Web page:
Comparative studies in experimental hypertension and cardiac failure

Lygate, Craig Alexander (2000) Comparative studies in experimental hypertension and cardiac failure. PhD thesis, University of Glasgow.

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Abstract

The common theme of this thesis is the characterisation of cardiac and vascular hypertrophy in animal models of cardiovascular disease. The pathophysiology of hypertension, left ventricular hypertrophy and heart failure are discussed, with particular emphasis on cardiac and vascular alterations in animal models. Echocardiography was validated for use in rats, and applied to a genetic model of hypertension, the stroke-prone spontaneously hypertensive rat (SHRSP), and to the rat coronary artery ligation (CAL) model of heart failure. Likewise, laser scanning confocal microscopy (LSCM) was utilised to examine vascular remodelling in both these models. The utility of trans-thoracic echocardiography for estimating left ventricular (LV) mass was validated in lightly sedated SHRSP and WKY rats. Two-dimensional and M-mode parasternal short-axis views were readily obtainable and used to calculate LV mass using the cubed formula, which was then compared to blotted LV weight at autopsy. Left ventricular hypertrophy (LVH) was defined for this colony of rats as a LV mass-to-body weight ratio of greater than 2.86g/Kg. The accuracy of echocardiography in detecting LV hypertrophy was determined: sensitivity 92%, specificity 64%, false-positive rate 22%, and false negative rate 14%. LVH in the SHRSP was apparent as a 28% higher LV mass compared to WKY rats. The anterior wall was 23% thicker, and the posterior wall 17% thicker. Differences in systolic function were measured by ejection fraction and fractional shortening, and were found to be anaesthetic dependent, with the SHRSP being more prone to halothane-induced cardiac depression. Intra-observer variability was quantified using repeat examinations in a sub-group of 18 rats. Co-efficient of repeatability was calculated for a range of echocardiographic parameters. The most reliable measurements were myocardial cross-sectional area (15%), LV wall thickness (16%), and end diastolic dimension (18%). LV mass had a co-efficient of repeatability of 21%. The ability of antihypertensives to prevent the rise in blood pressure and associated complications of cardiac and vascular hypertrophy were examined in the SHRSP. At weeks 6-7 of age, 24 SHRSP (M:F=12:12) were assigned to three groups and given in their food either irbesartan (Irb, 16mg/kg/Day), hydrochlorothiazide + hydralazine (H+H, 4mg/kg/day of each), or control (C). Systolic blood pressure was measured twice weekly by tail cuff plythesmography, and cardiac hypertrophy quantified using echocardiography at 0, 4 and 8 weeks of treatment. LV gene expression of natriuretic peptides was assessed by Northern blot analysis. To examine the effects on vascular hypertrophy, 3rd order mesenteric resistance arteries were fixed in formalin at half systolic blood pressure, stained with propidium iodide, and imaged using LSCM. One-way ANOVA was used to compare between groups, correcting for multiple comparisons using the Newman-Keuls test. Conclusion - Heart failure was mild and well compensated in these animals. Despite this, a novel type of remodelling was observed in mesenteric resistance arteries, which could have implications for small artery function. A small study was undertaken to examine the feasibility of performing CAL in the SHRSP. Of eleven animals, six survived to 2-weeks, while only three of these, with the smallest infarcts, survived the full 8 weeks. Peri-surgical death was similar to WKY, but arrhythmic death more common. Future approaches to bring mortality within acceptable limits could include the use of anti-arrhythmic drugs or blood pressure lowering immediately after surgery. (Abstract shortened by ProQuest.).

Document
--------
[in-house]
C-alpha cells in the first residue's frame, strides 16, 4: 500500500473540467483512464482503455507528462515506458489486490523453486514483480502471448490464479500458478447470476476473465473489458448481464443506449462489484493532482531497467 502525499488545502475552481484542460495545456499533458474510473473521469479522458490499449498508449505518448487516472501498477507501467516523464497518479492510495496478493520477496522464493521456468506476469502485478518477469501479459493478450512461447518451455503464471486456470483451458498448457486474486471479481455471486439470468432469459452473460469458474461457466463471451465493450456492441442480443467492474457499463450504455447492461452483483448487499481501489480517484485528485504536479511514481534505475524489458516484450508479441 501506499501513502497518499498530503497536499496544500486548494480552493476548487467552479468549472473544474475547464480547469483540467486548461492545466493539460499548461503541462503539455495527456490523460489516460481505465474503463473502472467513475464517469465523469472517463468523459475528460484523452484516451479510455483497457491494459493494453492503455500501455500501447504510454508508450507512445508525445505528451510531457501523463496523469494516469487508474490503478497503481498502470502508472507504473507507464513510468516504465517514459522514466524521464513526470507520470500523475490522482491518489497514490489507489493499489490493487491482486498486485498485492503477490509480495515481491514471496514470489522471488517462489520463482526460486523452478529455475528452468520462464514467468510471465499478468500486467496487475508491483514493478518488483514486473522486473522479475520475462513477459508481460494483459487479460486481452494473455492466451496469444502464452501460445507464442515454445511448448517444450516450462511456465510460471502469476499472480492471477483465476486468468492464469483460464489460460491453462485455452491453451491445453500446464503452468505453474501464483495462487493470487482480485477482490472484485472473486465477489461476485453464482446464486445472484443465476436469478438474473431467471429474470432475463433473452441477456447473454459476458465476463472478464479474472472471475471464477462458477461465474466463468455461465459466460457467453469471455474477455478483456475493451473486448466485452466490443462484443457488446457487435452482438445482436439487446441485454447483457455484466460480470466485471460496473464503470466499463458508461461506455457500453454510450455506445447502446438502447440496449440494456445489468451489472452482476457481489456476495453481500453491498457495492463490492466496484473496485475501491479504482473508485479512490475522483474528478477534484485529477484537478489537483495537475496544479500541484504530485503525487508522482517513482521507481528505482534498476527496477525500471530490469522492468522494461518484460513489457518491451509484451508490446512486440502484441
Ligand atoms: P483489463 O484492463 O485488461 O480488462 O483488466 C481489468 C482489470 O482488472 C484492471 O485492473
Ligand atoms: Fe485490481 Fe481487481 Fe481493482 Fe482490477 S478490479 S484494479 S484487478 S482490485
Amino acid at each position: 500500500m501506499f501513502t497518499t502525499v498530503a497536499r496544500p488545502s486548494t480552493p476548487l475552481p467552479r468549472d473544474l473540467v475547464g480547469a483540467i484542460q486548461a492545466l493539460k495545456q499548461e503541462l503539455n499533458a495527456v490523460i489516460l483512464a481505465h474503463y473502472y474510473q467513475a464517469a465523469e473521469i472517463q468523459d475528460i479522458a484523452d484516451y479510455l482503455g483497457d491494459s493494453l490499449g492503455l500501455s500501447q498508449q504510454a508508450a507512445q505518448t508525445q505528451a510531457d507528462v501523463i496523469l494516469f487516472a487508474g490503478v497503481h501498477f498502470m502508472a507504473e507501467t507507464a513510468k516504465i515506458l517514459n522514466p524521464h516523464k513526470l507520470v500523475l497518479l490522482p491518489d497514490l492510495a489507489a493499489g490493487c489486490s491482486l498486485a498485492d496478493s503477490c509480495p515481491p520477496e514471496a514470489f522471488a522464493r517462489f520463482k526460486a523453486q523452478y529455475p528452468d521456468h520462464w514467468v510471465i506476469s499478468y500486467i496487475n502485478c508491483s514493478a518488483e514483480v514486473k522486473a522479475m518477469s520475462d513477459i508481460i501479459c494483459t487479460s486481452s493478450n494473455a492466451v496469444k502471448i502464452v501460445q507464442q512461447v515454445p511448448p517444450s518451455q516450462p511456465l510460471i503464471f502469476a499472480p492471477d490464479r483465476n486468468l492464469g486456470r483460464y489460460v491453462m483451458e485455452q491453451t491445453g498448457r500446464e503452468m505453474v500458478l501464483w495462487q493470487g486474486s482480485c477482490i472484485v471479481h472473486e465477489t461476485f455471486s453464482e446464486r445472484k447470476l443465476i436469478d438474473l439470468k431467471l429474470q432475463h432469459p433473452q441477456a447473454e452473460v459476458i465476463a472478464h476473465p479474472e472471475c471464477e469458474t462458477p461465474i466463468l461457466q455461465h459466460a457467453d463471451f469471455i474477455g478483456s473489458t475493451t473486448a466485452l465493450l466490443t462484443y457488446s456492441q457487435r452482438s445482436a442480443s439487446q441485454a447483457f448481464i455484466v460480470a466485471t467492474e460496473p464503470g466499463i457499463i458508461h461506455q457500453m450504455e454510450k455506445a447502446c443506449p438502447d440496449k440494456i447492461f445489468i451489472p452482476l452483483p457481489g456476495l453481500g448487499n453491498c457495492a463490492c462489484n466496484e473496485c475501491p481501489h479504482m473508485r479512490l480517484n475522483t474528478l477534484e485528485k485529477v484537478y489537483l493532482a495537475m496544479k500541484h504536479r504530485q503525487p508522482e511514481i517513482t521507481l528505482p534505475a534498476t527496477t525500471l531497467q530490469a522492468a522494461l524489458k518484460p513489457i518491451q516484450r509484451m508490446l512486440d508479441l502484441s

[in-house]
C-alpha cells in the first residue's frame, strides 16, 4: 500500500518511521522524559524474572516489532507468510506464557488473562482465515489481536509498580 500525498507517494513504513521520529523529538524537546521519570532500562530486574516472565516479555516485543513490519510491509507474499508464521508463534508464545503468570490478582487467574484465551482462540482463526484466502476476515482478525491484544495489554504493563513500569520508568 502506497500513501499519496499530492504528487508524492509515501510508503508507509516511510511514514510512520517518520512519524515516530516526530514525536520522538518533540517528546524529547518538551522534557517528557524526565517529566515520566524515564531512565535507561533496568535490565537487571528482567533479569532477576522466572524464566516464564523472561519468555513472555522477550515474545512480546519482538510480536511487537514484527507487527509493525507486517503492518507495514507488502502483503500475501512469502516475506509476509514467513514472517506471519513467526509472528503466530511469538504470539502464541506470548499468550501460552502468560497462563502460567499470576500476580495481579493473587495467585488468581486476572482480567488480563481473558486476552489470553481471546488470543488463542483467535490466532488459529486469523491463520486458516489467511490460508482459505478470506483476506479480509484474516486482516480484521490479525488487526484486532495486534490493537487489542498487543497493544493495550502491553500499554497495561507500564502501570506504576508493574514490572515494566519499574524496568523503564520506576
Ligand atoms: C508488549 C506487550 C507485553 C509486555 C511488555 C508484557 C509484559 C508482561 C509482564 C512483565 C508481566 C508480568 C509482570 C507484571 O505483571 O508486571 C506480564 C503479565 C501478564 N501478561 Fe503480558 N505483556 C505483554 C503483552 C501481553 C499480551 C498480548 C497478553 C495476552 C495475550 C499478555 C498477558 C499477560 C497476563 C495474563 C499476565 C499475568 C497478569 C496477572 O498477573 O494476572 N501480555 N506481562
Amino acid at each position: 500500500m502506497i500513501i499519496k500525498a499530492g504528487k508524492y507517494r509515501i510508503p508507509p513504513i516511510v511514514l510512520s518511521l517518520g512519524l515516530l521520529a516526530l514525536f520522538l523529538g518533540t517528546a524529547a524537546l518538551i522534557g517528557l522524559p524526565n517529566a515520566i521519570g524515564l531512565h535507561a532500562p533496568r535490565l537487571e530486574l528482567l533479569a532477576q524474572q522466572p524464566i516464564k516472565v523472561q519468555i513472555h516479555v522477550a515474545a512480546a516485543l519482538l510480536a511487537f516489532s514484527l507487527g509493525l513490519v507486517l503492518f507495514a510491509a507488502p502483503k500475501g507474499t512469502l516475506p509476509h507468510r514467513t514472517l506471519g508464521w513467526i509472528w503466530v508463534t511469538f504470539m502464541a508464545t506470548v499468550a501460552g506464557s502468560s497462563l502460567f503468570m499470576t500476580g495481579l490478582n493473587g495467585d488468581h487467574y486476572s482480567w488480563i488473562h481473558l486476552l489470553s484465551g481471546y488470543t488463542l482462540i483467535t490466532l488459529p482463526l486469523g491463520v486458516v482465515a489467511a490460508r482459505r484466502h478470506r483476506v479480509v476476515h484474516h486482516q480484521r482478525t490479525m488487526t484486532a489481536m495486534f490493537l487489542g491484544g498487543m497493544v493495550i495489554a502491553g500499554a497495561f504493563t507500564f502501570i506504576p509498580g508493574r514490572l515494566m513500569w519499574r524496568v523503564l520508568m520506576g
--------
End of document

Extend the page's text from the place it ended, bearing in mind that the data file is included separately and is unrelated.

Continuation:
Item Type: Thesis (PhD)
Qualification Level: Doctoral
Additional Information: Advisers: Anna Dominiczak; John Gordon
Keywords: Medicine, Physiology
Date of Award: 2000
Depositing User: Enlighten Team
Unique ID: glathesis:2000-71202
Copyright: Copyright of this thesis is held by the author.
Date Deposited: 10 May 2019 10:49
Last Modified: 10 May 2019 10:49
URI: http://theses.gla.ac.uk/id/eprint/71202

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